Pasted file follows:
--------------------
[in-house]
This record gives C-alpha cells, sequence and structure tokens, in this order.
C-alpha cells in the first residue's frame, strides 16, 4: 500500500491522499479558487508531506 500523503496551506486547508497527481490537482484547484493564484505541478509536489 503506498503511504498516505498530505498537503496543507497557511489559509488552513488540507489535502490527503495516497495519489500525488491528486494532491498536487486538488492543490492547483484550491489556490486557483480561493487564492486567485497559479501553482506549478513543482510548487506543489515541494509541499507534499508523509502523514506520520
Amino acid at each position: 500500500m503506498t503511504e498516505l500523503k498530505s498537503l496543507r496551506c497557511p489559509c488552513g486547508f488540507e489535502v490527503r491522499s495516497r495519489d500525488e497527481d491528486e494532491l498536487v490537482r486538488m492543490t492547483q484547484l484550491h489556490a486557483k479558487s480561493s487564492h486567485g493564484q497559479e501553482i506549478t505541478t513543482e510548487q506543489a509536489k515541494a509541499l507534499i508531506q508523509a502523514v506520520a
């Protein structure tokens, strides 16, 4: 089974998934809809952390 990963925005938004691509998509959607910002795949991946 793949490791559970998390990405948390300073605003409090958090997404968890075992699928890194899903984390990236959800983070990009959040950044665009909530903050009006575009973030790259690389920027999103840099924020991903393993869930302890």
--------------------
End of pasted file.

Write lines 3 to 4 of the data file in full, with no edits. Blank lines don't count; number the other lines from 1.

C-alpha cells in the first residue's frame, strides 16, 4: 500500500491522499479558487508531506 500523503496551506486547508497527481490537482484547484493564484505541478509536489 503506498503511504498516505498530505498537503496543507497557511489559509488552513488540507489535502490527503495516497495519489500525488491528486494532491498536487486538488492543490492547483484550491489556490486557483480561493487564492486567485497559479501553482506549478513543482510548487506543489515541494509541499507534499508523509502523514506520520
Amino acid at each position: 500500500m503506498t503511504e498516505l500523503k498530505s498537503l496543507r496551506c497557511p489559509c488552513g486547508f488540507e489535502v490527503r491522499s495516497r495519489d500525488e497527481d491528486e494532491l498536487v490537482r486538488m492543490t492547483q484547484l484550491h489556490a486557483k479558487s480561493s487564492h486567485g493564484q497559479e501553482i506549478t505541478t513543482e510548487q506543489a509536489k515541494a509541499l507534499i508531506q508523509a502523514v506520520a